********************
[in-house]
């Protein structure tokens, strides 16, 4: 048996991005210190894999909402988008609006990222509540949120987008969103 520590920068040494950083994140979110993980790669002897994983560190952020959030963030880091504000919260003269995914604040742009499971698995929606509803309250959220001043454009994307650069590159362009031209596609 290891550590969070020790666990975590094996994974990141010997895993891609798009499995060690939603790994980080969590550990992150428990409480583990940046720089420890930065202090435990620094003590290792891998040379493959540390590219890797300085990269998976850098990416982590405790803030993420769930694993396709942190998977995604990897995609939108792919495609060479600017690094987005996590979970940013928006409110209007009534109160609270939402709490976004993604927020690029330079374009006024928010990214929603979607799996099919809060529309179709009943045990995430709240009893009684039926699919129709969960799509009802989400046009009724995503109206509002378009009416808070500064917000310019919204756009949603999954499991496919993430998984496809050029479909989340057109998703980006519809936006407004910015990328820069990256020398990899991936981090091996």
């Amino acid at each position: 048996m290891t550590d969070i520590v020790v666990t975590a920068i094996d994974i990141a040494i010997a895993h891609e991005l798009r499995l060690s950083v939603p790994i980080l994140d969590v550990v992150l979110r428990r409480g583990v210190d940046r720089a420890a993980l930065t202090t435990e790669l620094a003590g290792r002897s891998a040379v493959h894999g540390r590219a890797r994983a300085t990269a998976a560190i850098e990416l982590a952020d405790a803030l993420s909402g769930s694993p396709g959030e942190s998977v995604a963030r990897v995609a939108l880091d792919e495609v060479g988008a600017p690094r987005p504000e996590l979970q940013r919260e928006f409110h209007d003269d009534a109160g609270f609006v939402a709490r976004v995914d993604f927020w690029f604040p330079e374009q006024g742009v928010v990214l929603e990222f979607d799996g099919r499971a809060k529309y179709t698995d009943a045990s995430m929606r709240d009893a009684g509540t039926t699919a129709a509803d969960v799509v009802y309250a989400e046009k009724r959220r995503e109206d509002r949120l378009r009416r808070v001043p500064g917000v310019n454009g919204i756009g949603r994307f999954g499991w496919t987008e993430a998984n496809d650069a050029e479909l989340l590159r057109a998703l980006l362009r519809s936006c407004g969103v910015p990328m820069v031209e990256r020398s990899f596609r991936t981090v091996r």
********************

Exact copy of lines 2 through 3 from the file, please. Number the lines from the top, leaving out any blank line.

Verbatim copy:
């Protein structure tokens, strides 16, 4: 048996991005210190894999909402988008609006990222509540949120987008969103 520590920068040494950083994140979110993980790669002897994983560190952020959030963030880091504000919260003269995914604040742009499971698995929606509803309250959220001043454009994307650069590159362009031209596609 290891550590969070020790666990975590094996994974990141010997895993891609798009499995060690939603790994980080969590550990992150428990409480583990940046720089420890930065202090435990620094003590290792891998040379493959540390590219890797300085990269998976850098990416982590405790803030993420769930694993396709942190998977995604990897995609939108792919495609060479600017690094987005996590979970940013928006409110209007009534109160609270939402709490976004993604927020690029330079374009006024928010990214929603979607799996099919809060529309179709009943045990995430709240009893009684039926699919129709969960799509009802989400046009009724995503109206509002378009009416808070500064917000310019919204756009949603999954499991496919993430998984496809050029479909989340057109998703980006519809936006407004910015990328820069990256020398990899991936981090091996």
């Amino acid at each position: 048996m290891t550590d969070i520590v020790v666990t975590a920068i094996d994974i990141a040494i010997a895993h891609e991005l798009r499995l060690s950083v939603p790994i980080l994140d969590v550990v992150l979110r428990r409480g583990v210190d940046r720089a420890a993980l930065t202090t435990e790669l620094a003590g290792r002897s891998a040379v493959h894999g540390r590219a890797r994983a300085t990269a998976a560190i850098e990416l982590a952020d405790a803030l993420s909402g769930s694993p396709g959030e942190s998977v995604a963030r990897v995609a939108l880091d792919e495609v060479g988008a600017p690094r987005p504000e996590l979970q940013r919260e928006f409110h209007d003269d009534a109160g609270f609006v939402a709490r976004v995914d993604f927020w690029f604040p330079e374009q006024g742009v928010v990214l929603e990222f979607d799996g099919r499971a809060k529309y179709t698995d009943a045990s995430m929606r709240d009893a009684g509540t039926t699919a129709a509803d969960v799509v009802y309250a989400e046009k009724r959220r995503e109206d509002r949120l378009r009416r808070v001043p500064g917000v310019n454009g919204i756009g949603r994307f999954g499991w496919t987008e993430a998984n496809d650069a050029e479909l989340l590159r057109a998703l980006l362009r519809s936006c407004g969103v910015p990328m820069v031209e990256r020398s990899f596609r991936t981090v091996r």